The Los Angeles County Registrar-Recorder/County Clerk’s Office last updated figures at a little before 3 p.m. on Friday, Nov. 13. The office said Tuesday night that there was an estimated 142,715 ballots left to count, not including votes postmarked by Election Day and received through Nov. 20. About 69,500 of the ballots left to count were mail-in ballots, including those deposited in a drop box.
Though the Burbank Unified School District made the decision to continue exclusively with distance learning for the wide majority of students through the remainder of the semester, staff members gave stakeholders an idea of what in-person instruction in a world of COVID-19 could look like. Superintendent Matt Hill and other staff members hosted a virtual session on Wednesday about the possible reopening of schools and fielded questions from parents. Right off the bat, Hill said the district is “not expecting any changes right now for this current semester” and that staff is planning for a return to campus when permissible by health officials. “The earliest that we would [reopen campuses] is January,” he said, “but we are not saying January is when we would do that. We do not have a date right now because health conditions change frequently.”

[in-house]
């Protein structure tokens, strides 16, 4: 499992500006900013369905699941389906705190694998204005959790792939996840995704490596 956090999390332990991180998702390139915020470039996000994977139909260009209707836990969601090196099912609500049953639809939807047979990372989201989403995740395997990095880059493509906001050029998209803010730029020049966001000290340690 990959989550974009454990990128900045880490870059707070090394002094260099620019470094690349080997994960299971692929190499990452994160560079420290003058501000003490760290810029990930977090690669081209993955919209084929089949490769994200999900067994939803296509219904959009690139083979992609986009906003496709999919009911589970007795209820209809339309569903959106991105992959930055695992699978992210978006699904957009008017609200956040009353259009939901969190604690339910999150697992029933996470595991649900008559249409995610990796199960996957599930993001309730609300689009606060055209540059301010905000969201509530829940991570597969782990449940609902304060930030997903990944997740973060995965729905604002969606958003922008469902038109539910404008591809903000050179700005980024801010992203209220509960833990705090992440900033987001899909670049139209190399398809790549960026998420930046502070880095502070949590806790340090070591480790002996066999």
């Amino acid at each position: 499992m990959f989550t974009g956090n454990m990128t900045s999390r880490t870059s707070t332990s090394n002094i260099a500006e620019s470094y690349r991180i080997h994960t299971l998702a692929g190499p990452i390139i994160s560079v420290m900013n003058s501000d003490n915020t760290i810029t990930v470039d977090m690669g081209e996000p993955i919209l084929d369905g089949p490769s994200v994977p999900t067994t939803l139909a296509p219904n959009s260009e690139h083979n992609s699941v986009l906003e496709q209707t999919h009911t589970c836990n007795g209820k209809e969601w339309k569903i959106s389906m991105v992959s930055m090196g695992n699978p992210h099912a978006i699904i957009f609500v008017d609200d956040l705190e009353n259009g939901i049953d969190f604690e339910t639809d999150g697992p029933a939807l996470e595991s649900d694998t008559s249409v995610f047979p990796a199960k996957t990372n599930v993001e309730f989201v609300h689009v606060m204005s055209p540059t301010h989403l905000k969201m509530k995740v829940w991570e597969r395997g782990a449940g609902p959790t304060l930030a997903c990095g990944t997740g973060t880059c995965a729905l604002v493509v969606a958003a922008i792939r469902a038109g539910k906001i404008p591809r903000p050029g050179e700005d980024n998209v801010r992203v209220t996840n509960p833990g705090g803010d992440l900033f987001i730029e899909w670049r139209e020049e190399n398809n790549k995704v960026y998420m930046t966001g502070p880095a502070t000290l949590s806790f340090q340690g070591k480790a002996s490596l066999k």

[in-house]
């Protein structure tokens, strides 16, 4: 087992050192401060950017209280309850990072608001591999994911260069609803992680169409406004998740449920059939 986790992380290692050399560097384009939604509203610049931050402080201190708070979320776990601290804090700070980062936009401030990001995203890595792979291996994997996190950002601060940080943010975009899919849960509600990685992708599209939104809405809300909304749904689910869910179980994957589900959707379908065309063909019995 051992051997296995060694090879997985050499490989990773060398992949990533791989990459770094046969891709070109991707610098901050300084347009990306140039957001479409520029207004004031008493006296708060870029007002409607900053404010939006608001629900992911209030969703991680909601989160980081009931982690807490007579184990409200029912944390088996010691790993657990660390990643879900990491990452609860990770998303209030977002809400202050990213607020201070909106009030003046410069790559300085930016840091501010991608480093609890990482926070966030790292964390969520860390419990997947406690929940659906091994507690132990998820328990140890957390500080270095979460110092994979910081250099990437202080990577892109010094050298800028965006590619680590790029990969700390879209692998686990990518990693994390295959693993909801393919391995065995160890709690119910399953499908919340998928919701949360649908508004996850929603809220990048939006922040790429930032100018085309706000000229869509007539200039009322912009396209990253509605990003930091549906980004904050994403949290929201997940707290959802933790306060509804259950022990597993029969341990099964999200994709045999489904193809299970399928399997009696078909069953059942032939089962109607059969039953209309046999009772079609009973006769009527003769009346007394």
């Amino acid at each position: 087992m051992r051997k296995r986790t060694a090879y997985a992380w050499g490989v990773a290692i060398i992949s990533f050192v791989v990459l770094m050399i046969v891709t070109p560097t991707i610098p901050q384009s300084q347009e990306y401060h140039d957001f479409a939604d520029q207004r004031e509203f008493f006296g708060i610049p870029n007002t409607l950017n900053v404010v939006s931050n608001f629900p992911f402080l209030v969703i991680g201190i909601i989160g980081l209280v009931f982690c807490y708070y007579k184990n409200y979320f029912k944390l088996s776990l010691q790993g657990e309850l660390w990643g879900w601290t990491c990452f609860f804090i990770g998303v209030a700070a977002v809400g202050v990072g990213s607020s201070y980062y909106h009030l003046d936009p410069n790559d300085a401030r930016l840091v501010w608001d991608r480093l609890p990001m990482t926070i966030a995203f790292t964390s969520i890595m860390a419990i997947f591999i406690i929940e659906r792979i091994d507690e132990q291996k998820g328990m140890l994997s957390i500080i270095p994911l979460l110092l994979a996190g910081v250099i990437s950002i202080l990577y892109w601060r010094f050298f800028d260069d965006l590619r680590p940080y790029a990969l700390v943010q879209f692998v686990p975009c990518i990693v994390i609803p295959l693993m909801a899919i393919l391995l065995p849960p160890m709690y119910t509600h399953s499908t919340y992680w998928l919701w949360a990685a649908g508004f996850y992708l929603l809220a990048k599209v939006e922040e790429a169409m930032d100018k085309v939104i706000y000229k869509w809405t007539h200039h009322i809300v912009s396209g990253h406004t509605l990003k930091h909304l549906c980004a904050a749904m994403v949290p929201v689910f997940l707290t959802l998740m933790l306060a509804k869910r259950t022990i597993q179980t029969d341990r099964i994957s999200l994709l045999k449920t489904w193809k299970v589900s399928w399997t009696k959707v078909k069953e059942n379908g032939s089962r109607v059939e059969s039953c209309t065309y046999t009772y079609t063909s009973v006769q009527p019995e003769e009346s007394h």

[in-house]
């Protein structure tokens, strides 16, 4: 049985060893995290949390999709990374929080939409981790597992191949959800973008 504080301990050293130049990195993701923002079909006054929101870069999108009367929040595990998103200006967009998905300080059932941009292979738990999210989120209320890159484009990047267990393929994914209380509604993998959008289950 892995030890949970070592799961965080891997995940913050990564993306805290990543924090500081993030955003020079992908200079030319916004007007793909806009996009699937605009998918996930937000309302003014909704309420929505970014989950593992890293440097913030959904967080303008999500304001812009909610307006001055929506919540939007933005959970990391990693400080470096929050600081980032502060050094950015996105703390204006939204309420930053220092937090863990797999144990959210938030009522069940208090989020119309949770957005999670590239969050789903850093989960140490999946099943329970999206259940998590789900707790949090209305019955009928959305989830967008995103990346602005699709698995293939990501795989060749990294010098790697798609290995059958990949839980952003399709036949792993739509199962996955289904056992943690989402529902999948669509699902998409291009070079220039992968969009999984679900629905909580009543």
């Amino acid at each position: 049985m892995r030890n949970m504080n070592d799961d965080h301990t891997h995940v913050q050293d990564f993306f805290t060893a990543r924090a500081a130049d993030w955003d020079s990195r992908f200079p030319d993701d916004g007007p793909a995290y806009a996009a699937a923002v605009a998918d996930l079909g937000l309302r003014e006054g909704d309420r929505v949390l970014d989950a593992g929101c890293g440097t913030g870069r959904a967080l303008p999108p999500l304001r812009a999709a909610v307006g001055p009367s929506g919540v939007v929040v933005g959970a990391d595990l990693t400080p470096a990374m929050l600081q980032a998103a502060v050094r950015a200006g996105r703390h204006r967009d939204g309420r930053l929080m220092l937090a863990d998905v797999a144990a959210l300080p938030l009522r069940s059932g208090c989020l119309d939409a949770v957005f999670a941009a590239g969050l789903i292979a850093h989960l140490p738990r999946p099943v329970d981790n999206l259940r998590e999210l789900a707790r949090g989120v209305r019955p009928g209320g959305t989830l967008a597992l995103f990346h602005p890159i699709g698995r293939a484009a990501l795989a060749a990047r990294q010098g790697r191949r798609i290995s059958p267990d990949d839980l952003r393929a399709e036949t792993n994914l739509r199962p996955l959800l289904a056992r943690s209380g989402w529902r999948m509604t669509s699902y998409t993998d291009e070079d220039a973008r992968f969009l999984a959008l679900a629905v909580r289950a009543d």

The Burbank City Council voted this week to condemn Azerbaijani aggression in the mostly Armenian region of Artsakh, a disputed area over which Armenian and Azerbaijani forces have clashed. Artsakh, also known as Nagorno-Karabakh, includes the Hadrut province, with which Burbank declared a friendship in 2014. Reported violence by Azerbaijani forces in Artsakh has been the focus of widespread protests and rallies recently, with the Armenian flag becoming a not-uncommon sight in the Los Angeles metropolitan area. The panel’s unanimous vote also directed city staff members to send a letter of support from the council for a potential U.S. House of Representatives resolution, House Resolution 1165, that would condemn Azerbaijan’s military’s actions in Artsakh. The resolution’s authors include Reps. Adam Schiff and Brad Sherman, who represent Burbank.